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Publication numberUS7655179 B2
Publication typeGrant
Application numberUS 11/071,444
Publication dateFeb 2, 2010
Filing dateMar 4, 2005
Priority dateMar 12, 2001
Fee statusPaid
Also published asUS20050196567
Publication number071444, 11071444, US 7655179 B2, US 7655179B2, US-B2-7655179, US7655179 B2, US7655179B2
InventorsTsutomu Iwasaki, Masahito Kogure, Hisao Iwamoto, Ryo Suenaga
Original AssigneeToyo Seikan Kaisha, Ltd.
Export CitationBiBTeX, EndNote, RefMan
External Links: USPTO, USPTO Assignment, Espacenet
Heat-resistant resin container and method of producing the same
US 7655179 B2
Abstract
A container with a flange having excellent heat resistance and impact resistance in the lower part of the barrel portion and having excellent transparency in the wall despite the container is formed by molding an amorphous polyester sheet, and a method of producing the same.
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Claims(10)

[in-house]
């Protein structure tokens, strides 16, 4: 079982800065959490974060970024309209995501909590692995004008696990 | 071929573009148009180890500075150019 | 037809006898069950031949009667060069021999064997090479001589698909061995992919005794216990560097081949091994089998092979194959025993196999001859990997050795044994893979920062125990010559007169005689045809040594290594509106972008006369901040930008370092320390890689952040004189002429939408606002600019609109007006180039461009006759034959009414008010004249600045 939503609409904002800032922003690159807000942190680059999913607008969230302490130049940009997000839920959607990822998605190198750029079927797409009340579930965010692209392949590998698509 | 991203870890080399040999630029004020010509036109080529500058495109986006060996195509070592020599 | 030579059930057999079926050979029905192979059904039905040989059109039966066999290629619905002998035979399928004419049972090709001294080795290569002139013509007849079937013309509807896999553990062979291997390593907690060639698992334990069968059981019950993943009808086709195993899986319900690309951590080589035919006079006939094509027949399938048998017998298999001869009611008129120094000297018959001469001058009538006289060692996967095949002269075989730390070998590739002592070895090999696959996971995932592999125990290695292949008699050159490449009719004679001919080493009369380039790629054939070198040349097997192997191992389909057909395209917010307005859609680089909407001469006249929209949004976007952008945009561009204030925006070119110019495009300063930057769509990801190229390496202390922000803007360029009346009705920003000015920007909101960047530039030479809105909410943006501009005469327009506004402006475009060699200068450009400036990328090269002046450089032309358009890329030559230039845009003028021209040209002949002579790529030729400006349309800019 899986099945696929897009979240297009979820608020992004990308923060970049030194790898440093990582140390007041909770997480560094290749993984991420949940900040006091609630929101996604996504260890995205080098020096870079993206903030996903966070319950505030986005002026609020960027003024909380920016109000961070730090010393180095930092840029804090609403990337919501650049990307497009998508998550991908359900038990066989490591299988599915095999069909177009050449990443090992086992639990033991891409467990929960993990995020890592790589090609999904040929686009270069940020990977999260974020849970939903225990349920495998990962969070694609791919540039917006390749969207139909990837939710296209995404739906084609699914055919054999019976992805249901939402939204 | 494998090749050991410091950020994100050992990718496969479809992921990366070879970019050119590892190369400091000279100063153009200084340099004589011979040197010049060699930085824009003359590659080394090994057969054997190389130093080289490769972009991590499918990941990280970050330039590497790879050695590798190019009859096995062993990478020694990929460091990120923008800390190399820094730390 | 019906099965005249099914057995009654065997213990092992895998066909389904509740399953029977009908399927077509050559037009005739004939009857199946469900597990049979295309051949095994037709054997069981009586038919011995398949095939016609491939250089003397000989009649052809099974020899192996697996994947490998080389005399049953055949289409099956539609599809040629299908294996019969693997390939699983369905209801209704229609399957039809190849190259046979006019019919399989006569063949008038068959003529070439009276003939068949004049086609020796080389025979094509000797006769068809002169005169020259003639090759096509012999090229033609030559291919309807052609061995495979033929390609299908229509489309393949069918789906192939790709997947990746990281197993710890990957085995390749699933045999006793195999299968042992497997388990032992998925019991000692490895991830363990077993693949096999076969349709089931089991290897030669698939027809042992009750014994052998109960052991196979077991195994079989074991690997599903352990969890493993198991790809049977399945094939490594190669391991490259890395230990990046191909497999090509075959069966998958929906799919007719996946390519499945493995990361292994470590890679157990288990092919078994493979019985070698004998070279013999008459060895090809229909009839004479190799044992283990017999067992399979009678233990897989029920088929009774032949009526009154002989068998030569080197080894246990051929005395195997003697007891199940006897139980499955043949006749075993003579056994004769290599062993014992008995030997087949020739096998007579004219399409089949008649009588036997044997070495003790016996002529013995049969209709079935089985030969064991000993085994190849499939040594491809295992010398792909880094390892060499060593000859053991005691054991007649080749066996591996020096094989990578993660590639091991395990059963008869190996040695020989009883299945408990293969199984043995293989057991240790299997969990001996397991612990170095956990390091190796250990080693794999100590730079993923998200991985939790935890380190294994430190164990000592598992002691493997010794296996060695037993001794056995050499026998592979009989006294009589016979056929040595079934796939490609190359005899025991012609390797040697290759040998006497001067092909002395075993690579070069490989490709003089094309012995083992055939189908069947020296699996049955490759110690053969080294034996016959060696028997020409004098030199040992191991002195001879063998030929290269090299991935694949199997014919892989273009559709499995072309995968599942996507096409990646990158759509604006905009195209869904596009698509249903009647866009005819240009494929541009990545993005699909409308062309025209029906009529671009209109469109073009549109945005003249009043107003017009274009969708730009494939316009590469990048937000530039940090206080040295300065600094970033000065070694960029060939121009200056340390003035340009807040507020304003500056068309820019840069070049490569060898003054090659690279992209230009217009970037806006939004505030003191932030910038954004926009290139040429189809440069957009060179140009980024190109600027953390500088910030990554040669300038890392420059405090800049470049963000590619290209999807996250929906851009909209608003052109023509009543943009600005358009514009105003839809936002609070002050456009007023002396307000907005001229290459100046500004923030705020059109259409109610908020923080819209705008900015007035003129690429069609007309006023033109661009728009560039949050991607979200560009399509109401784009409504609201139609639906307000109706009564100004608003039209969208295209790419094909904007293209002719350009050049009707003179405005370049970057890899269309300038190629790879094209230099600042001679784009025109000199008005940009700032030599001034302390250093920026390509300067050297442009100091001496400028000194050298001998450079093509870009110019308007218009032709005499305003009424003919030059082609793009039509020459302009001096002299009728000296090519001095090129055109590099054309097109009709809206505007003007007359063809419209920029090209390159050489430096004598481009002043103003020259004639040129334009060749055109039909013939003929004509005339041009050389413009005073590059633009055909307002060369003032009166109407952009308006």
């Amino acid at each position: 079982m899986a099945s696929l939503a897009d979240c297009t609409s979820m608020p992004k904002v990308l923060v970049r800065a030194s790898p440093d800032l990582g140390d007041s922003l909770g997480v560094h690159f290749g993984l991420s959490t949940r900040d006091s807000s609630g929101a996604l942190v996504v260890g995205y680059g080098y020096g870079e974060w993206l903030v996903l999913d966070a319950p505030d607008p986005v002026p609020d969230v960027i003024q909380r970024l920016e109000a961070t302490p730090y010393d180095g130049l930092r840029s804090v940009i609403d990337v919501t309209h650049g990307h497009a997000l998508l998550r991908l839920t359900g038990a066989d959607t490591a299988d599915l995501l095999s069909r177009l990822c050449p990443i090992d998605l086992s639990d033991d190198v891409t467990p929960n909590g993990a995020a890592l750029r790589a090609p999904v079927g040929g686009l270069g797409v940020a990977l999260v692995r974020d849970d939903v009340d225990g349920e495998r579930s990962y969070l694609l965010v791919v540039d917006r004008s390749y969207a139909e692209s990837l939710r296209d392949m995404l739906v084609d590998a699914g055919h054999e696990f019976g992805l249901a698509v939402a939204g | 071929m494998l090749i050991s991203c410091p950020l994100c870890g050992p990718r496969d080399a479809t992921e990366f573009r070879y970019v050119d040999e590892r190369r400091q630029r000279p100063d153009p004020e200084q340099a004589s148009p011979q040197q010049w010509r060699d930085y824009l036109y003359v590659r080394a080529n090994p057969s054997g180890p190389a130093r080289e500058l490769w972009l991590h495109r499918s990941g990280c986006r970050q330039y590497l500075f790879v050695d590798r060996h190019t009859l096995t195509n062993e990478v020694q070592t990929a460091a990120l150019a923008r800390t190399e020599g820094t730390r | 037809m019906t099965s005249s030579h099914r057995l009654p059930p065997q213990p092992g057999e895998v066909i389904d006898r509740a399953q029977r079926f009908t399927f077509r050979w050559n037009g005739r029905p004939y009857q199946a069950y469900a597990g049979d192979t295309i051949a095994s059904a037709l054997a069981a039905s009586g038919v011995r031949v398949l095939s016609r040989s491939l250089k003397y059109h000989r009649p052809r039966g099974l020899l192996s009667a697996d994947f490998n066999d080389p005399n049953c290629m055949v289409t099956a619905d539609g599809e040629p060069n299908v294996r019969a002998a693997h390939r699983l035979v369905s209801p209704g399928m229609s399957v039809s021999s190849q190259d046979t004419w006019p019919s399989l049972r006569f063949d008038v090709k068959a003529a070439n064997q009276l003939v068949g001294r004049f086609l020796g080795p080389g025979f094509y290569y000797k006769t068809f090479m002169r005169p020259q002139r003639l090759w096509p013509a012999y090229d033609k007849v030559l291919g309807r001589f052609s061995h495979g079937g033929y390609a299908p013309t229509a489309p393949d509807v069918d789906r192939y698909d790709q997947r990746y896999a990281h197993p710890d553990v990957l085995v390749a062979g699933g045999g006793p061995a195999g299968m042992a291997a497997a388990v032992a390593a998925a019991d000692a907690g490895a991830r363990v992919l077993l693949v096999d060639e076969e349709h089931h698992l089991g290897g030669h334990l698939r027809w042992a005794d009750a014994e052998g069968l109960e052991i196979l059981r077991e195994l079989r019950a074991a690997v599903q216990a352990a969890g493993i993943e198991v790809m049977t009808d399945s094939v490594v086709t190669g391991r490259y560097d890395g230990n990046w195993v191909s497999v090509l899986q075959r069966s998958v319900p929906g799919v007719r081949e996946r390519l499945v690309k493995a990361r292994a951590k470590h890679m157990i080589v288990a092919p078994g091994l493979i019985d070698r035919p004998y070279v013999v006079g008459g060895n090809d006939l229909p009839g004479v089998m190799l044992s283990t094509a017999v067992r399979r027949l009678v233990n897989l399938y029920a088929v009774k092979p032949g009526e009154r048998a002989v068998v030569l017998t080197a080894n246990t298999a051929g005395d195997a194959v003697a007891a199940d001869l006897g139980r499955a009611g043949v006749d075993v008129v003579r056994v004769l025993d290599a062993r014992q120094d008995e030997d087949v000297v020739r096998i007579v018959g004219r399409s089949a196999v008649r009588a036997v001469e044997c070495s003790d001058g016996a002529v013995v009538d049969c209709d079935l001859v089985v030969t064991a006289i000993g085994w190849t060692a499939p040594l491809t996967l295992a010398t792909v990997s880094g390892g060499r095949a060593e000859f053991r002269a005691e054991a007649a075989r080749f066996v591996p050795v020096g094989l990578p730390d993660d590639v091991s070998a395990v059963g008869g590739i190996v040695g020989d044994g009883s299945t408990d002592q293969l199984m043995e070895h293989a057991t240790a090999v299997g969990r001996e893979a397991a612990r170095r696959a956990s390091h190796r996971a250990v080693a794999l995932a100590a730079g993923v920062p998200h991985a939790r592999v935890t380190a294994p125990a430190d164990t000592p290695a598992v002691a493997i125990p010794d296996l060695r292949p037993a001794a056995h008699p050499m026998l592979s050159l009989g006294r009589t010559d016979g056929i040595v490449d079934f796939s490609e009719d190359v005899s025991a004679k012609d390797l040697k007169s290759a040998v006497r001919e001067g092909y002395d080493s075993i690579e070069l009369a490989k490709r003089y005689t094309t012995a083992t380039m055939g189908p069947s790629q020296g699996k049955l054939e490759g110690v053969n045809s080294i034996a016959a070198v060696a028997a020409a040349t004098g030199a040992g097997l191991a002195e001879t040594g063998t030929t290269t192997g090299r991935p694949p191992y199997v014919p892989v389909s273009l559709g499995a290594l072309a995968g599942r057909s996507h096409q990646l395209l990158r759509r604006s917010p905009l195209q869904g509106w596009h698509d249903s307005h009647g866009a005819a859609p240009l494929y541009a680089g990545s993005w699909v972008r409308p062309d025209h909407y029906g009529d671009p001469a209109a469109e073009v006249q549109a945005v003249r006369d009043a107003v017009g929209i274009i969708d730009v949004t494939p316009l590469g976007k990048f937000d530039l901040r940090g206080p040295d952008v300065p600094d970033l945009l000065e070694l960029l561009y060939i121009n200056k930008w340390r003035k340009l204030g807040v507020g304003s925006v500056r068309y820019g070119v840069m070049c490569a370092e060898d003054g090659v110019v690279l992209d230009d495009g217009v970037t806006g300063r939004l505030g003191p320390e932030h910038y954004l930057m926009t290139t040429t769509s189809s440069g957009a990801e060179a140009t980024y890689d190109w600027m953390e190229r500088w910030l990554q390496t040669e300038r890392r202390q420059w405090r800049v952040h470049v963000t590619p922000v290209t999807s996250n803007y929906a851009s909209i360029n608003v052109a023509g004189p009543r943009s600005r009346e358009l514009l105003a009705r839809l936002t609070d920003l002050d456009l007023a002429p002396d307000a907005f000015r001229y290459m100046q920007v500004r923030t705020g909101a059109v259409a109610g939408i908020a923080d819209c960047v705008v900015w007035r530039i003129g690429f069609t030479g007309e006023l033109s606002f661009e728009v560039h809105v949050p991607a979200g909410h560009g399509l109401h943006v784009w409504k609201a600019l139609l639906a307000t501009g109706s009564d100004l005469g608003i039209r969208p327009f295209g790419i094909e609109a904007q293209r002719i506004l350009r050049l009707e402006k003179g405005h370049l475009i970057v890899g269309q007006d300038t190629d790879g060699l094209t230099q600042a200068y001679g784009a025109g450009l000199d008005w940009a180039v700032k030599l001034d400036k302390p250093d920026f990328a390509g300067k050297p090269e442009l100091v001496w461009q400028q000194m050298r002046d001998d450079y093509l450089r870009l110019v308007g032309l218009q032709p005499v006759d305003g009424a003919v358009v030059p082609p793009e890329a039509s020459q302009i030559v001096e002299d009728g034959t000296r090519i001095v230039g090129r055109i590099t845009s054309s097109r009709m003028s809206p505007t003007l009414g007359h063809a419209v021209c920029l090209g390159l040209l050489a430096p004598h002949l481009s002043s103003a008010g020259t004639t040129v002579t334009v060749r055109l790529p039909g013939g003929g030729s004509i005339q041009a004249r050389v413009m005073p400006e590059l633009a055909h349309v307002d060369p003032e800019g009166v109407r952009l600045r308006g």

1. A method of producing a heat resistant resin container by stretch-molding a thermoplastic resin sheet while clamping a portion thereof that turns into a flange portion between a clamping metal mold having a recessed portion in a surface thereof that comes in contact with the sheet and a female metal mold with a clamping pressure of 4.5 to 12 MPa, further molding the thermoplastic resin sheet using compressed air into the shape of a female mold that is heated at a temperature not lower than the crystallization temperature of said resin followed by heat-setting, and reducing the pressure in the molded article so as to shrink into the shape of a plug having the shape of a final container to impart the shape thereto, followed by cooling,